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  • Bob Mitchell


Performance Improvement plans, or PIP is a status that companies will give to their employees or consultants whom they think have not lived up to their expectations.

If you receive a PIP you have options, you can resign yourself to the fact that you will not have a position after 30 days and therefore not have the desire or energy to address it.

Your other option would be to fight it, and I don’t mean by arguing, fight it by showing that you are a reliable employee who can live up to their expectations and beyond.

If you receive a PIP and you have some extenuating circumstances  you should be able to talk with your manager about them.  By not sharing your particular circumstance your manager will only be able to make a decision based on performance alone and not based on any other factors.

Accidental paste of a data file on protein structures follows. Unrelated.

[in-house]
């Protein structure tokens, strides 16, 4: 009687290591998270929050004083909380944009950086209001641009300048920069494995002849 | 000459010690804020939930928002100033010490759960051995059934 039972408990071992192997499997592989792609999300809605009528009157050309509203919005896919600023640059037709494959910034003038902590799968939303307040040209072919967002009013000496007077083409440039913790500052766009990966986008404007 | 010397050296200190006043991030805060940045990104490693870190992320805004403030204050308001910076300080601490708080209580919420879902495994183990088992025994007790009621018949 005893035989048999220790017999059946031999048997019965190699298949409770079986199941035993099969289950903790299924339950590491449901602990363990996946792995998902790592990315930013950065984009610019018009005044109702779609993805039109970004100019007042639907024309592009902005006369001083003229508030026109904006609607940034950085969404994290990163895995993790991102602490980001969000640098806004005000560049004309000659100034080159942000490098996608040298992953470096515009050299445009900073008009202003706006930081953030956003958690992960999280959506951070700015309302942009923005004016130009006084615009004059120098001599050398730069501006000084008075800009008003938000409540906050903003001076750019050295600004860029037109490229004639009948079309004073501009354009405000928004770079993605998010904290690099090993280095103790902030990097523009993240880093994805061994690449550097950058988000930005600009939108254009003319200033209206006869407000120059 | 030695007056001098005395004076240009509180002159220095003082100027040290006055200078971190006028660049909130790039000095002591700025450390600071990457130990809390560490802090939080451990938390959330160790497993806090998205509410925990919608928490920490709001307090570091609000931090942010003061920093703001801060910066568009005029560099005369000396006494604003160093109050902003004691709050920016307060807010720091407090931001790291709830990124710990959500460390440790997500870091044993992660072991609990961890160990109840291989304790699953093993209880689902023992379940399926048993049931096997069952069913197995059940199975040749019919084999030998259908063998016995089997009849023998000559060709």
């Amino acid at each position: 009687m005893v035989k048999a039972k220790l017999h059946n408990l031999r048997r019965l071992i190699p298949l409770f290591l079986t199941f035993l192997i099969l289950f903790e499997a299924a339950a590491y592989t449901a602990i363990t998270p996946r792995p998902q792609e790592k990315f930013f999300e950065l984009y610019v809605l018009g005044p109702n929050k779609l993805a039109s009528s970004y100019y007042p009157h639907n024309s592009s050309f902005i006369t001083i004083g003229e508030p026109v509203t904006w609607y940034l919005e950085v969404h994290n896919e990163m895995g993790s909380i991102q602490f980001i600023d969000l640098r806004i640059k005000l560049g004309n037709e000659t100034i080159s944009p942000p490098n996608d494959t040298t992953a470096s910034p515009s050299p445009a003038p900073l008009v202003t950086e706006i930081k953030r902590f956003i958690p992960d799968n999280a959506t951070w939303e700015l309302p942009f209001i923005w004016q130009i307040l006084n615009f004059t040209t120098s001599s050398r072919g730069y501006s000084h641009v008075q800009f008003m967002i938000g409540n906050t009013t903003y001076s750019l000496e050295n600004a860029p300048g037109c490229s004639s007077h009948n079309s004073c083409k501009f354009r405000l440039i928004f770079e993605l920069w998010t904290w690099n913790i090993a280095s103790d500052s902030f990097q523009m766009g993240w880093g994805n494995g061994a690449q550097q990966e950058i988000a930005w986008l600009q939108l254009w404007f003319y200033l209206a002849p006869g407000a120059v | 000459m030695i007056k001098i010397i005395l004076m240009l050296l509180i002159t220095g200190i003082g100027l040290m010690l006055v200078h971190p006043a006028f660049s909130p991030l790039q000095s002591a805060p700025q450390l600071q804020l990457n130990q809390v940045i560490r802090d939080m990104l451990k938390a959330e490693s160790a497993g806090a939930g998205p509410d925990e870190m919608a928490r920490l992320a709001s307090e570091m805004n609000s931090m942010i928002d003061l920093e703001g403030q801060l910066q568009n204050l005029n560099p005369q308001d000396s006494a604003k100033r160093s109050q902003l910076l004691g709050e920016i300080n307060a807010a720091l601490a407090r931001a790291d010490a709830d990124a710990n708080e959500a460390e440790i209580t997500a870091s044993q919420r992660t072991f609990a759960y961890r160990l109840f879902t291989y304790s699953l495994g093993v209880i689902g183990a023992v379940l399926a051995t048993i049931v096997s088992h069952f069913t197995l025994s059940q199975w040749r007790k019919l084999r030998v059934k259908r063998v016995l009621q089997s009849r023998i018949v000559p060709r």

Don’t become irate or defensive if you are put on one, instead find out why and then decide if you want to stay the course and get yourself taken off it, or if you are ready to leave then let the PIP run it’s course and move on.

However, there can be a downside, explaining to a recruiter why you were on a PIP can be difficult and you will be left with the recruiter making the decision if they want to move forward with your resume.

The best course for a PIP is to find out why and then try and correct it, by doing this you will be able to say that you did all that you could to correct it but for reasons that may be unknown you could not swing the decision to take you off the PIP.

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